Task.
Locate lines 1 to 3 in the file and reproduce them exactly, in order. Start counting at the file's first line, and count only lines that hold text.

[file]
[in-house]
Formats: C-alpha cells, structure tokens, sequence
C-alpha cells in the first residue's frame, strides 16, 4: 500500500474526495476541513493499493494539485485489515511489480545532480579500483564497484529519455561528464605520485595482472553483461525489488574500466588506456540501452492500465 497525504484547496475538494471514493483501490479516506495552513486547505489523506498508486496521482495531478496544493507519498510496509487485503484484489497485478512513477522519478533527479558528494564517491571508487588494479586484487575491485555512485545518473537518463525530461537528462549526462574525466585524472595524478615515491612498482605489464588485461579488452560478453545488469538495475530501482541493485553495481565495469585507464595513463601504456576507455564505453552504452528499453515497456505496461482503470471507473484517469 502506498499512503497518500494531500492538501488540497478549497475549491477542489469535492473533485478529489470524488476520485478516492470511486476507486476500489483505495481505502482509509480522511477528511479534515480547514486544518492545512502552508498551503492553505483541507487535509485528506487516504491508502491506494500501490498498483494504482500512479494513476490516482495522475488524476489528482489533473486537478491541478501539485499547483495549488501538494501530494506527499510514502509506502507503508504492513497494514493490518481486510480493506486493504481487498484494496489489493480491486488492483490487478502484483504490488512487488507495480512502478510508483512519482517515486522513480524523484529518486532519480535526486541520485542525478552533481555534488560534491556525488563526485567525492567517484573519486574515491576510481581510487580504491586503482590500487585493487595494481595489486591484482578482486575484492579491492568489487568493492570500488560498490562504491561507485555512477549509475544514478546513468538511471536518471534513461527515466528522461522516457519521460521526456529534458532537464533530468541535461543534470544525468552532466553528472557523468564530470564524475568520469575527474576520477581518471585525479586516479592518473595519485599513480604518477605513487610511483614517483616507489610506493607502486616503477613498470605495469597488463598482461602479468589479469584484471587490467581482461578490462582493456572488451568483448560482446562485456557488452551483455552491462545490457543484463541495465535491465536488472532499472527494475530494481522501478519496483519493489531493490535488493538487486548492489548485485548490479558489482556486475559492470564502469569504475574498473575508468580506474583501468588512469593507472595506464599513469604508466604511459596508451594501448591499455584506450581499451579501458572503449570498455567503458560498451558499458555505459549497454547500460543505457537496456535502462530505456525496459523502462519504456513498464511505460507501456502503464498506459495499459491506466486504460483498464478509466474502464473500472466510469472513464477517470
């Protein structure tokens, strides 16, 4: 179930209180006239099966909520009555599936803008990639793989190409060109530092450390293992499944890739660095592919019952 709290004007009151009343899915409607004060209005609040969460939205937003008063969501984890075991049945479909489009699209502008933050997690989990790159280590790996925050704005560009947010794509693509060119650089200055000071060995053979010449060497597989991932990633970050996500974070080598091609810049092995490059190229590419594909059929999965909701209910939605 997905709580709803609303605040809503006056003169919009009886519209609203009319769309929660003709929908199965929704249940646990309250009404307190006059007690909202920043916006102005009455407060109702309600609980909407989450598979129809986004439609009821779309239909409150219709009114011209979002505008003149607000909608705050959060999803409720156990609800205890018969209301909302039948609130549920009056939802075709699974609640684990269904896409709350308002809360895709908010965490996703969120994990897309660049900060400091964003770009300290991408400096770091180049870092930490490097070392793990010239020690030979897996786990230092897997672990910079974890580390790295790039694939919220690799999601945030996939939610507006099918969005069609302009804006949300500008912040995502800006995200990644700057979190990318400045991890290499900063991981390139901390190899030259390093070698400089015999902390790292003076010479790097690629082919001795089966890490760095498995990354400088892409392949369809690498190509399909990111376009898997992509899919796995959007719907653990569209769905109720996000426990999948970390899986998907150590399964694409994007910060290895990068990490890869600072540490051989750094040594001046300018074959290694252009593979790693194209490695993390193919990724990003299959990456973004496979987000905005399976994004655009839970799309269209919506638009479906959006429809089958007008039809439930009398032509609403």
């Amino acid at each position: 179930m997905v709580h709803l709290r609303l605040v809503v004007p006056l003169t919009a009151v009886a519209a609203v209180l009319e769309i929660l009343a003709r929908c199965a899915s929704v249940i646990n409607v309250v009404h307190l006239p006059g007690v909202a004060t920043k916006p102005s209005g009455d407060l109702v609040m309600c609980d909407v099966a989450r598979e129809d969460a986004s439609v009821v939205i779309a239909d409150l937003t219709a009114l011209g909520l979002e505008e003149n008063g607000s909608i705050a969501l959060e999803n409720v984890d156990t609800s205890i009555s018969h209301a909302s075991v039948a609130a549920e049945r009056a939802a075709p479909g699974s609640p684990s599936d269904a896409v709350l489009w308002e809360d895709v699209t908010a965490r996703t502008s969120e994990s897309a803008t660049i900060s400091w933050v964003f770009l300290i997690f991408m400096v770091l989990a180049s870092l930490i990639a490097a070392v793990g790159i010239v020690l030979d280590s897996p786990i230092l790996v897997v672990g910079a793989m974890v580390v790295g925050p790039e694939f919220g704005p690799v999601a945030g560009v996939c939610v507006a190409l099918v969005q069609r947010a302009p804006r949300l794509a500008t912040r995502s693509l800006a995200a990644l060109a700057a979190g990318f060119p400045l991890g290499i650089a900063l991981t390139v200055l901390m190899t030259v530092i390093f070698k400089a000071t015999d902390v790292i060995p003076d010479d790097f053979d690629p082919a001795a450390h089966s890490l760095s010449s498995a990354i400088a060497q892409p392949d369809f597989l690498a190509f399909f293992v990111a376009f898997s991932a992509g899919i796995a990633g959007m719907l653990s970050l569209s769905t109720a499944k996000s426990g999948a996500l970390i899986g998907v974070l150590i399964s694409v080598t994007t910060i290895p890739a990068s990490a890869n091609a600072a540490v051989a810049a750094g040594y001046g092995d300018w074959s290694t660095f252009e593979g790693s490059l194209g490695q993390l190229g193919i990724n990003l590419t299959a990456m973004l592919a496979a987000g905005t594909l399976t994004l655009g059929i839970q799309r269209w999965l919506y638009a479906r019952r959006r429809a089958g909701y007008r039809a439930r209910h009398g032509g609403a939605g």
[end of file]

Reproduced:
[in-house]
Formats: C-alpha cells, structure tokens, sequence
C-alpha cells in the first residue's frame, strides 16, 4: 500500500474526495476541513493499493494539485485489515511489480545532480579500483564497484529519455561528464605520485595482472553483461525489488574500466588506456540501452492500465 497525504484547496475538494471514493483501490479516506495552513486547505489523506498508486496521482495531478496544493507519498510496509487485503484484489497485478512513477522519478533527479558528494564517491571508487588494479586484487575491485555512485545518473537518463525530461537528462549526462574525466585524472595524478615515491612498482605489464588485461579488452560478453545488469538495475530501482541493485553495481565495469585507464595513463601504456576507455564505453552504452528499453515497456505496461482503470471507473484517469 502506498499512503497518500494531500492538501488540497478549497475549491477542489469535492473533485478529489470524488476520485478516492470511486476507486476500489483505495481505502482509509480522511477528511479534515480547514486544518492545512502552508498551503492553505483541507487535509485528506487516504491508502491506494500501490498498483494504482500512479494513476490516482495522475488524476489528482489533473486537478491541478501539485499547483495549488501538494501530494506527499510514502509506502507503508504492513497494514493490518481486510480493506486493504481487498484494496489489493480491486488492483490487478502484483504490488512487488507495480512502478510508483512519482517515486522513480524523484529518486532519480535526486541520485542525478552533481555534488560534491556525488563526485567525492567517484573519486574515491576510481581510487580504491586503482590500487585493487595494481595489486591484482578482486575484492579491492568489487568493492570500488560498490562504491561507485555512477549509475544514478546513468538511471536518471534513461527515466528522461522516457519521460521526456529534458532537464533530468541535461543534470544525468552532466553528472557523468564530470564524475568520469575527474576520477581518471585525479586516479592518473595519485599513480604518477605513487610511483614517483616507489610506493607502486616503477613498470605495469597488463598482461602479468589479469584484471587490467581482461578490462582493456572488451568483448560482446562485456557488452551483455552491462545490457543484463541495465535491465536488472532499472527494475530494481522501478519496483519493489531493490535488493538487486548492489548485485548490479558489482556486475559492470564502469569504475574498473575508468580506474583501468588512469593507472595506464599513469604508466604511459596508451594501448591499455584506450581499451579501458572503449570498455567503458560498451558499458555505459549497454547500460543505457537496456535502462530505456525496459523502462519504456513498464511505460507501456502503464498506459495499459491506466486504460483498464478509466474502464473500472466510469472513464477517470